Emotion might impact Chargers, Bengals matchup

One of the hottest teams in the NFL — a league with one undefeated team in mid-December — is the San Diego Chargers. The leadership of quarterback Philip Rivers has been impressive.

Rivers and the Chargers will be involved in one of today’s most important games as the Cincinnati Bengals visit San Diego. At stake is the No. 2 seed in the AFC, a first-round bye in the playoffs and home-field advantage should these teams meet a month from now.

The Bengals have been a major surprise team in the NFL this year, staging a complete turnaround and handling AFC North rivals Pittsburgh and Baltimore in the process.

But the Bengals are entering a huge game with heavy hearts following the death of wide receiver Chris Henry on Thursday. Henry was on injured reserve and not with the team, but he was well liked in the locker room and his death has taken an emotional toll on Cincinnati.

The Chargers are favored by 61/2 to 7 points at Las Vegas sports books, and the question must be asked: How might Henry’s death affect the Bengals’ performance today?

In early October, defensive coordinator Mike Zimmer’s wife died, and three days later the Bengals won 17-14 at Baltimore. Zimmer was presented the game ball after the upset win. This is clearly a tight-knit group that might rally around one another rather than suffer through a distracted performance.

“The news of Henry’s accident didn’t have any impact on the wagering line,” Las Vegas Hilton sports book director Jay Kornegay said. “No one has any way of knowing what the Bengals’ reaction may be.”

Another key AFC game with wild-card ramifications sends the Miami Dolphins to Tennessee, a 31/2-point favorite.

The Dolphins refuse to go away, and other than hitting a speed bump at Indianapolis two weeks ago, the Titans have been a handful. This game features two teams that no one wants to play now or in the near future.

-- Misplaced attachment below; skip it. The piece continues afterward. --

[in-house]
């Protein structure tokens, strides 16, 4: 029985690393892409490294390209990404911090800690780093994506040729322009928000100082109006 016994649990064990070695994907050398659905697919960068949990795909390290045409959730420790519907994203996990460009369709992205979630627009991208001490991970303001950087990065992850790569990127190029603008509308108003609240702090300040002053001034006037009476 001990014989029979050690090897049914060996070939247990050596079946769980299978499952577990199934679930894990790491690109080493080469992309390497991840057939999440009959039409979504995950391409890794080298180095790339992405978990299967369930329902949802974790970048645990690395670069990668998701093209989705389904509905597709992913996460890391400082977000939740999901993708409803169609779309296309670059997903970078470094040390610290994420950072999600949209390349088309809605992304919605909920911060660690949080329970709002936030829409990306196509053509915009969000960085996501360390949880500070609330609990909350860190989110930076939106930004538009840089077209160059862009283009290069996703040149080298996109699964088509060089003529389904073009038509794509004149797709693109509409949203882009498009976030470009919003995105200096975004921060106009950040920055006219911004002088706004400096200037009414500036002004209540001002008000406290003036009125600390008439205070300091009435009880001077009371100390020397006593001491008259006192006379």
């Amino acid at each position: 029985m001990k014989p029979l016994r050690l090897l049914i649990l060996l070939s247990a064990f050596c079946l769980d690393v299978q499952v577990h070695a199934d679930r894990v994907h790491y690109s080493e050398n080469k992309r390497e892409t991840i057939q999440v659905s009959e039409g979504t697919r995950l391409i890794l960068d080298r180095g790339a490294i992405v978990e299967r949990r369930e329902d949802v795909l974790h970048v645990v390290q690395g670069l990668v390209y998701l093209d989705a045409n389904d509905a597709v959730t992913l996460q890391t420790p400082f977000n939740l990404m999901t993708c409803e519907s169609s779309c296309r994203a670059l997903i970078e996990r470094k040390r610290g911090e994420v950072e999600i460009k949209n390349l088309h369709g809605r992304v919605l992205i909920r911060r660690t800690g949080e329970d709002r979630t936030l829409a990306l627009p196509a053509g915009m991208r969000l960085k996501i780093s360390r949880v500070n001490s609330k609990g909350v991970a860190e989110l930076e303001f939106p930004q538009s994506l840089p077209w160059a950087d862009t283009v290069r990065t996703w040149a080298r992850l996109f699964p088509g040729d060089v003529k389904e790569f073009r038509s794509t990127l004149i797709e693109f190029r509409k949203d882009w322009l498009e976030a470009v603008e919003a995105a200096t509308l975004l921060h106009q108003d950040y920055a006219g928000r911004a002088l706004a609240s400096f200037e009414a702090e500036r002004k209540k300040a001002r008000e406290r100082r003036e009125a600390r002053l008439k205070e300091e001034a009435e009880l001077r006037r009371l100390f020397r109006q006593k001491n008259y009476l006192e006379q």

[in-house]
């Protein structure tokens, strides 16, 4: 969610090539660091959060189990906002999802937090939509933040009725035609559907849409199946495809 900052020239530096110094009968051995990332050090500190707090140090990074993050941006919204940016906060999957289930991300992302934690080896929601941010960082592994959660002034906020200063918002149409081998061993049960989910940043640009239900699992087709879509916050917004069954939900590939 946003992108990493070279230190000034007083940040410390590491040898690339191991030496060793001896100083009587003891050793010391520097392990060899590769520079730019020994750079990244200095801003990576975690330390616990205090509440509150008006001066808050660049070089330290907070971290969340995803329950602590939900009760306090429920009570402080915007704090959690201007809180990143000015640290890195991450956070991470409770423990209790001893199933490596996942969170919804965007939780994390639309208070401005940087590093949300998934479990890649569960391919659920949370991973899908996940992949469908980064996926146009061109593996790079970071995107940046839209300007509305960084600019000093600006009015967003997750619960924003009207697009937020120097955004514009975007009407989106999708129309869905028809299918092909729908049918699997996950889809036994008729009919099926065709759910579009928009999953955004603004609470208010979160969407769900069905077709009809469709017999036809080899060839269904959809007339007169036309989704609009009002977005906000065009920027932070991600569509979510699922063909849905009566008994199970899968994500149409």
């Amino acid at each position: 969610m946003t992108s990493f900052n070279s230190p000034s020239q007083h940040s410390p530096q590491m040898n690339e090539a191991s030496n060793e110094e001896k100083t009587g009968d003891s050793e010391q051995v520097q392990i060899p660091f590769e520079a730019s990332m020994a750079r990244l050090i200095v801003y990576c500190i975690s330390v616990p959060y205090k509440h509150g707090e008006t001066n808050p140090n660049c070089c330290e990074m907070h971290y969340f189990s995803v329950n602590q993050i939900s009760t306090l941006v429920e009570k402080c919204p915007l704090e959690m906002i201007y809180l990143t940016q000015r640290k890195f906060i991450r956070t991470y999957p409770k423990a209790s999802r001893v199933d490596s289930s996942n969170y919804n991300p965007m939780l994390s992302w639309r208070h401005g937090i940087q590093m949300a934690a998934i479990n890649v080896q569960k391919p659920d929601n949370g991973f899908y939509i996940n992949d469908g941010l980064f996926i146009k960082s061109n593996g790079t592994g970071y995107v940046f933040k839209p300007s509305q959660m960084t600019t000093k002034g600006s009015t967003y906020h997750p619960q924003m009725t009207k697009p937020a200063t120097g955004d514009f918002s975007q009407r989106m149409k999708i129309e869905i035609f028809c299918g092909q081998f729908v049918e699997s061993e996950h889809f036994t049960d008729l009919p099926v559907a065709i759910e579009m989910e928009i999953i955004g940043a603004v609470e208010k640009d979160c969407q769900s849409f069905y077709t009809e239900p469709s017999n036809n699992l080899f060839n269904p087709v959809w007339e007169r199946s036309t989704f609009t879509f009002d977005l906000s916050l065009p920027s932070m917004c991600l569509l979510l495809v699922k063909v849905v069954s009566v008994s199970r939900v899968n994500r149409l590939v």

“The number, with home-field advantage thrown in, is telling you these teams are inseparable,” Las Vegas Sports Consultants odds director Tony Sinisi said. “The overwhelming bromide in the NFL is turnovers decide football games. If you can predict which team wins that battle, then more power to you.”

Last season, one of the most profitable angles from start to finish was playing against West Coast teams crossing three time zones to play games on the Eastern seaboard. Arizona, Oakland, San Diego, San Francisco and Seattle went 3-18 last season when accruing frequent-flier miles.

That trend has not carried over to this season. In a much smaller sample, the west-to-east sojourn has reaped positive rewards for the visitors, who have gone 5-2 straight up.

The task could be a bit more daunting for the Cardinals and 49ers, who are dealing with a short work week after playing Monday night.

The 49ers face a severe test at Philadelphia, which is in a three-way dogfight in the NFC East. The Eagles are 8-point favorites.

The Cardinals have the luxury of visiting Detroit. If Daunte Culpepper is running the Lions offense instead of rookie Matthew Stafford, an Arizona victory seems to be a virtual certainty, with the spread being the great equalizer. The Cardinals are 12-point favorites.

“This is a constantly evolving sport,” Sinisi said. “There is no Rosetta stone that can help us magically decipher the way these things will play out. There were two constants in this town. Play the over in the NHL All-Star Game and play against the West Coast teams traveling east in the NFL. Not this year. Maybe it’s a good thing there is no hockey all-star game because of the Winter Olympics.”

As we followed the bouncing and at times disappearing line for the Indianapolis-Jacksonville game Thursday, the question of resting starters proved to be as confounding for the bettors as it was for the oddsmakers and bookmakers.

The Colts went for it, despite all their machinations during the week, and pulled out a 35-31 victory.

The scenario will repeat itself for the next two weeks, once New Orleans secures home-field advantage and Minnesota becomes resigned to its playoff destiny as the NFC’s second seed.

The Vikings can most certainly rest some key players, including quarterback Brett Favre, as the allure of an unbeaten season does not concern them.

Brian Blessing, project manager for Las Vegas Sports Consultants, can be reached at bblessing@lvsc.com. Hear the LVSC oddsmakers on Sportsbook Radio, weekdays at 3 p.m. on ESPN Radio (1100 AM) and Sirius 98.

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